10. I'm 68. I find that weights and cardio that help with golf are a pretty good fitness regimen overall for someone my age. I retired recently and have not gotten in much golf - or gym time - during the transition. I can tell, as the driver and FWs seem a bit heavy lately. So, let's talk weights and cardio, and intersections with summer heat. The weights help with muscle tone and posture, especially posture late in the round. The longer clubs sometimes get a bit wild on the back nine - and I notice I'm slouching by not being in best shape. Also, the weights also improve durability for those shots out of shaggy lies, and running down hills on cartpath-only days. For cardio, I mainly do treadmill and elliptical machine. I have trouble with my right hip, and running on hard ground gets painful about Mile 2. Also, some of our rounds get played lately in steamy conditions with Heat Index > 110. Add to that "cartpath only," and you run a mini-marathon on some courses going to and from the cart. On a couple of the hilly courses with raised cartpaths, it can be 120 yards out to go hit your shot, and 120 yards back uphill to the cart. Good cardio fitness is the difference between a steady set-up for the No. 18 driver, vs. breathing heavily during the swing. And with the heat there's cramping. On a recent two-day tournament with the added running up and down hills, I started to dehydrate on back nine, Day 2. On one green, I had to drop my putter and shake out my hands to relieve the cramping. This is a bit embarrassing, as in past years I often had good scores on hot days because I was in better shape than many competitors. And there's the issue of flexibility. In my weight training, I go for moderate weight with high reps. I'm not body building. The gym has a True Stretch exercise scaffolding with a golf-specific workout. And I do my back exercises from my chiropractor. My pre-round warmup includes dynamic stretching which mimic motions of the golf swing. For future, I would like to add a seniors' exercise class. Workouts for older trainees now include exercises specifically to increase sense of balance, which fades as people get older.
  11. In cosmic scope, five wedges is a bit much. BUT... it works for you, so why not keep it? From what you say, you basically use the PW as a 10i rather than a true wedge. As for that gapper shot at the long end, try choking down on the hybrid. Some people find this easier than trying to hit a 7/8 swing. Just practice it a bit - on course on a slow day if at all possible - to get the feel.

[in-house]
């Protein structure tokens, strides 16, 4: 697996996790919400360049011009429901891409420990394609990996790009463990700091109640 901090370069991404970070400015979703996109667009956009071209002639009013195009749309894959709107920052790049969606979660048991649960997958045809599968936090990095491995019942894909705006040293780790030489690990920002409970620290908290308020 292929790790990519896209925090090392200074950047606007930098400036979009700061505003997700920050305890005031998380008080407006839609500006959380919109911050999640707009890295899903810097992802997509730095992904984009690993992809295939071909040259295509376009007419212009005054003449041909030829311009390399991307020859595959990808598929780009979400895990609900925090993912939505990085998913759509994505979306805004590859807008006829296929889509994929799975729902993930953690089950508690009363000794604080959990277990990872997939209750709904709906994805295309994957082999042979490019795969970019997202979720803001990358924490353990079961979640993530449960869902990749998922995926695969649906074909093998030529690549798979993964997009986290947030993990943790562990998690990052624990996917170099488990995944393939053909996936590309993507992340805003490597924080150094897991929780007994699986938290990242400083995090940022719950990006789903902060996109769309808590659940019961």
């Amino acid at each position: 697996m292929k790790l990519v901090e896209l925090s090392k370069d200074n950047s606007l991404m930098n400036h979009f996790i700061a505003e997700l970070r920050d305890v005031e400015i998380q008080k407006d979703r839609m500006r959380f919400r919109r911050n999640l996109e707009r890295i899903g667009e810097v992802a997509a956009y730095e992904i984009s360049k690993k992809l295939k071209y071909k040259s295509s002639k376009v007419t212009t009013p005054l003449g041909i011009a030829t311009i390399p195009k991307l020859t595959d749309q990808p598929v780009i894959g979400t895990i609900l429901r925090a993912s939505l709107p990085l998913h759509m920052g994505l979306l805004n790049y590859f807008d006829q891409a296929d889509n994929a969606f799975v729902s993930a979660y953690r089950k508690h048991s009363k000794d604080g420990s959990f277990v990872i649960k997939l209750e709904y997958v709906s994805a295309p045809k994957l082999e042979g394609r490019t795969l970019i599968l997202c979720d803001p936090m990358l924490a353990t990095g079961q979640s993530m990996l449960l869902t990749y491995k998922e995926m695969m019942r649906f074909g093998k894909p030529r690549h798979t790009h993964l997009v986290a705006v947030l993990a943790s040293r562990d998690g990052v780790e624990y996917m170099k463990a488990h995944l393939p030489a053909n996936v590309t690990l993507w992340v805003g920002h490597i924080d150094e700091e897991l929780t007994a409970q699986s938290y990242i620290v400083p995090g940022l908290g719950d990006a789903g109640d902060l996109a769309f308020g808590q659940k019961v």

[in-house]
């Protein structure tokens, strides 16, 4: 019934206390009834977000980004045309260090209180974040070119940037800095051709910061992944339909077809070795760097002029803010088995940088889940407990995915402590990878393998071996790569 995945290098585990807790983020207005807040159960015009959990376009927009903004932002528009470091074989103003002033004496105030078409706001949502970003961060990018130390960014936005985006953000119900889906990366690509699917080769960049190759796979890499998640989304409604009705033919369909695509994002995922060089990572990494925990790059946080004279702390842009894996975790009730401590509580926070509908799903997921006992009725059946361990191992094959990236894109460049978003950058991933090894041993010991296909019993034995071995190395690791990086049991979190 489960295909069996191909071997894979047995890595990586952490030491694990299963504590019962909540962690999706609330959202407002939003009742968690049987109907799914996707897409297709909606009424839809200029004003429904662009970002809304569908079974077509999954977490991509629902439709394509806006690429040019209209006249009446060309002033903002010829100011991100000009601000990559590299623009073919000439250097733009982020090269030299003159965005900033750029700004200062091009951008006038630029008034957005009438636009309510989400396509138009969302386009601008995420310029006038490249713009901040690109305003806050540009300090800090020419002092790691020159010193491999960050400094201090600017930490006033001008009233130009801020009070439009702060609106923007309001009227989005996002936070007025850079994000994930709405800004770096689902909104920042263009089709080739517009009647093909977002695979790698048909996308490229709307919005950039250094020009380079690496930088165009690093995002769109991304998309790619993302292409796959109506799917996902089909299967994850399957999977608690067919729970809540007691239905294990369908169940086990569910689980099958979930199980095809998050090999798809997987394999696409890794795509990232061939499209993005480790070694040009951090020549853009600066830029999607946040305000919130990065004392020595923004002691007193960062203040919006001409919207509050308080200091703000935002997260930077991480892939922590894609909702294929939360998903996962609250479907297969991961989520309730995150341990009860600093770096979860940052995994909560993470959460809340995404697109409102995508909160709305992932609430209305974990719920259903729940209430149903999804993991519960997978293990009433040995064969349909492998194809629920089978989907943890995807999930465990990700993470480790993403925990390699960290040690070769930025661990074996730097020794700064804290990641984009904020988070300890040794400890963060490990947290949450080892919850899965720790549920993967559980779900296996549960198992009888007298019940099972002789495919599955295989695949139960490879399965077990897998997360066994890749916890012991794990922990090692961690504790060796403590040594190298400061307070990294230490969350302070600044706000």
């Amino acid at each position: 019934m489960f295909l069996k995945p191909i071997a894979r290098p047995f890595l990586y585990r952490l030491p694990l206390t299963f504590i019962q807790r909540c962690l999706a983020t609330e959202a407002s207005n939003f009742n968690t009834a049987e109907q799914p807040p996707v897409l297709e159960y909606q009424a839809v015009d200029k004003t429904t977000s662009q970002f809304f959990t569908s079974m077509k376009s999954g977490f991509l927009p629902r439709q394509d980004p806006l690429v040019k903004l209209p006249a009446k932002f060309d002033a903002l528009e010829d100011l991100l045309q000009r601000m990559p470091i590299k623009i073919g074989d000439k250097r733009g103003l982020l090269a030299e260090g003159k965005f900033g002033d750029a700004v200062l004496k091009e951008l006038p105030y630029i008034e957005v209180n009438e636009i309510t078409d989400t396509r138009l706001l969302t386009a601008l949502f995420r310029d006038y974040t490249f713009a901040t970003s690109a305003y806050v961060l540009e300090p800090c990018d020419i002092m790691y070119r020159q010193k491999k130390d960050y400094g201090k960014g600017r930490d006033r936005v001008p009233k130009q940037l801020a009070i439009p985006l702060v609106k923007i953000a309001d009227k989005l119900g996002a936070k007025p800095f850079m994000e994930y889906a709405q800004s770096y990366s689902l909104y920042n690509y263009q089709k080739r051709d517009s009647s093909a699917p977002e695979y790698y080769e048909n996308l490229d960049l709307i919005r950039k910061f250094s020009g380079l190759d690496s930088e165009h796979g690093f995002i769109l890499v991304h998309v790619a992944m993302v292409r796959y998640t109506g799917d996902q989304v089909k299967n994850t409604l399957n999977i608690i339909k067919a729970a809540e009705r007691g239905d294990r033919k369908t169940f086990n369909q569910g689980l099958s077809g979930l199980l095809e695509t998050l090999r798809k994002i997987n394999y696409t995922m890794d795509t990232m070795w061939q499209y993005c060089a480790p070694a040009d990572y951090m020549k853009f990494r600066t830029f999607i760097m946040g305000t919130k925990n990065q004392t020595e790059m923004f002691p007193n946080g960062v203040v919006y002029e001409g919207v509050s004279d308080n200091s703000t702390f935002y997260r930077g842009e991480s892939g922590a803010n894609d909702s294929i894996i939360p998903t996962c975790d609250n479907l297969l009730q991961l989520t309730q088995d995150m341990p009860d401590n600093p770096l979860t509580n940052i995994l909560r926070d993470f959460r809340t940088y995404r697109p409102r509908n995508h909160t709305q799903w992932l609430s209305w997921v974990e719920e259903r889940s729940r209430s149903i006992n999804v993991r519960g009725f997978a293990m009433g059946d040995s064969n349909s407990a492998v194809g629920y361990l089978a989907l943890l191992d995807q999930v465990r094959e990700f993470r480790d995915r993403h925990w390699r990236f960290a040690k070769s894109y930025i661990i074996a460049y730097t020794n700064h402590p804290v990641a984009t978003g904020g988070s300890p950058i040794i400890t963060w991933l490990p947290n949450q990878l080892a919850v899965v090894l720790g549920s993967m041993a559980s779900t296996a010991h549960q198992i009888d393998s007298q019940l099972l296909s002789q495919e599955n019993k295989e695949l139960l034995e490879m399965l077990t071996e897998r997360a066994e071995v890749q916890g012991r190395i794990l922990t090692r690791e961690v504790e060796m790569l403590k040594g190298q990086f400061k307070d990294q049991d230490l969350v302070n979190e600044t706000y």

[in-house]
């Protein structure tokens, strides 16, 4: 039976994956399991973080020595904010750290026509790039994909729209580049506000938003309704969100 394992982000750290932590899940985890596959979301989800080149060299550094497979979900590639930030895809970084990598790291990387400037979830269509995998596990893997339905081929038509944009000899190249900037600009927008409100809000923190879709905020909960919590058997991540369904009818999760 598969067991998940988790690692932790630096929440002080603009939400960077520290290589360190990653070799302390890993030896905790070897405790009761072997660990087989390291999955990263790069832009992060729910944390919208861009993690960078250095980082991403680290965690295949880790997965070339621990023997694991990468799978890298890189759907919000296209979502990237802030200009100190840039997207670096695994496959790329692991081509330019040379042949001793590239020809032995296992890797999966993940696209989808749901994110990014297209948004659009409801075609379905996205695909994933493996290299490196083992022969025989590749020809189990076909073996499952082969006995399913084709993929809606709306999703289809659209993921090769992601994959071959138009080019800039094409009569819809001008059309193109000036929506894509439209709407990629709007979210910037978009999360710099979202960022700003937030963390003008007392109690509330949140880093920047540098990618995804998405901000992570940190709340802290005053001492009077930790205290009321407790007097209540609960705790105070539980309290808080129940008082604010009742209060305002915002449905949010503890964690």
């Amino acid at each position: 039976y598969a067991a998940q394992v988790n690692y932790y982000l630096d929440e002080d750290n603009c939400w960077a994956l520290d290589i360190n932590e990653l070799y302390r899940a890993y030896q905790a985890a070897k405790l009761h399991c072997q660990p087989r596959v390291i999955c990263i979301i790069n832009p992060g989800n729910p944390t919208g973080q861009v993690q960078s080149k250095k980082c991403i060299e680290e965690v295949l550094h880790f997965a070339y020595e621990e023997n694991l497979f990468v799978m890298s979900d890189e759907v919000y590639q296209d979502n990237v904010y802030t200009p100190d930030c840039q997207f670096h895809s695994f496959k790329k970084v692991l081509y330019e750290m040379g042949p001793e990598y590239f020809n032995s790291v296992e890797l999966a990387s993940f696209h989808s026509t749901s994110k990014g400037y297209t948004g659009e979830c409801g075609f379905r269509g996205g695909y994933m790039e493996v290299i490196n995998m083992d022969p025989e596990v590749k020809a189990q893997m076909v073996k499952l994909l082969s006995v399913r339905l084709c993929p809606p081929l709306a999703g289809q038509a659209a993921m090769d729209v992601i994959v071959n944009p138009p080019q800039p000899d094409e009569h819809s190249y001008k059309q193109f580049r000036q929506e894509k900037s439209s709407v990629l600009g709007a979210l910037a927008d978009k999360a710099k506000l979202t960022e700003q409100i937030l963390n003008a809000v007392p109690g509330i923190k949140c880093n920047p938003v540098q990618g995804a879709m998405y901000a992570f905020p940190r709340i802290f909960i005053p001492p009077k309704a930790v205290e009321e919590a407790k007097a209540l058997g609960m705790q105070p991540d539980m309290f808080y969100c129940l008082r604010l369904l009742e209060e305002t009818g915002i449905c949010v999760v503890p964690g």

12. Not everyone likes the 60*. Even on the PGA tour, a past survey showed that half the pros had 58* as their highest lofted wedge. As you have noticed, it takes getting used to. Like you said, you have to hit it firmly. You need smooth turn-through and left-hand lead to get the ball where you're going. Good form and smooth downswing increase chances of success. I hear you on uphill (to?) the flag... This especially is true if you also have an uphill lie: the 60* can quickly become a 66* at impact on an uphill slope. I added back a 60* early last season. It is one I can hit - at least for quarter and half swings. I used a 58* for more than 10 years because none of the 60* models worked. Funny note: I gave a troublesome offbrand 60* to my brother, and he loves it!!
  13. Shouldn't a golfer try out some putters and find something that may work before a fitting? By try out, I'm talking about testing out putters to see if their rough performance is encouraging. The purchase would come after the fitting.
  14. Sequence: find a putter you like, appears to be pretty much on for you, and then get a fitting. Some of the really basic checks include lie angle, clubface loft, and head weight. Ping - among other things - sorts its putters by stroke arc characteristics: Straight is for golfers with forward swing arc of 3.5* or less; it also features face-balanced heads for golfers with straight-back, straight through stroke Slight arc is toe balanced, for forward swing arc of 3.5* to 7.5* (most golfers) Strong arc is for swing arc of > 7.5* In enhancing putting stroke, consistent eye position over the ball is critical.
  15. Some cautions on shaft extensions from GolfWorks Academy: Extend graphite shafts with graphite, and metal with metal (Exception: graphite universal extenders can be used for either).. Extending graphite shafts with metal can create a shear point in the extension. Do not extend a non-putter shaft more than 1 inch. The following video covers the key points of extensions (sorry for audio slight echo):
  16. Do a search here on TST. A few years back I asked people how good an iron the 845s were, and I got more than a hundred replies.
  17. If the higher end course is more difficult than your normal course, then it proved to be a mistake to bring along your duffer pals. If the Duffers are just out for social fun and never work on their games, then you two 80s Twins will be frustrated with them - especially when the course is full. You and the other 80s shooter may have to play one course for challenge, and an easier course for fun with the Duffers. Don't feel you have to "sneak away" to play the higher end course. I suspect the Duffers will play much less than you two 80s Twins. Unless the Duffers are your bosses or something similar, just play less with the Duffers and more with each other.
  18. Depends on what time of year. I have a FlyZ 3H and 4H. During warm weather, I play the 4H along with the 7W. In cool weather when the rough is thinner and the winds stronger, the 3H bumps out the 7W. Last month I refitted my 4i with a hybrid shaft. This helps with launch, and makes it much more reliable off the fairway. If this works out well, and I go back to a fourth wedge, the hybrids may only be an occasional club in the bag.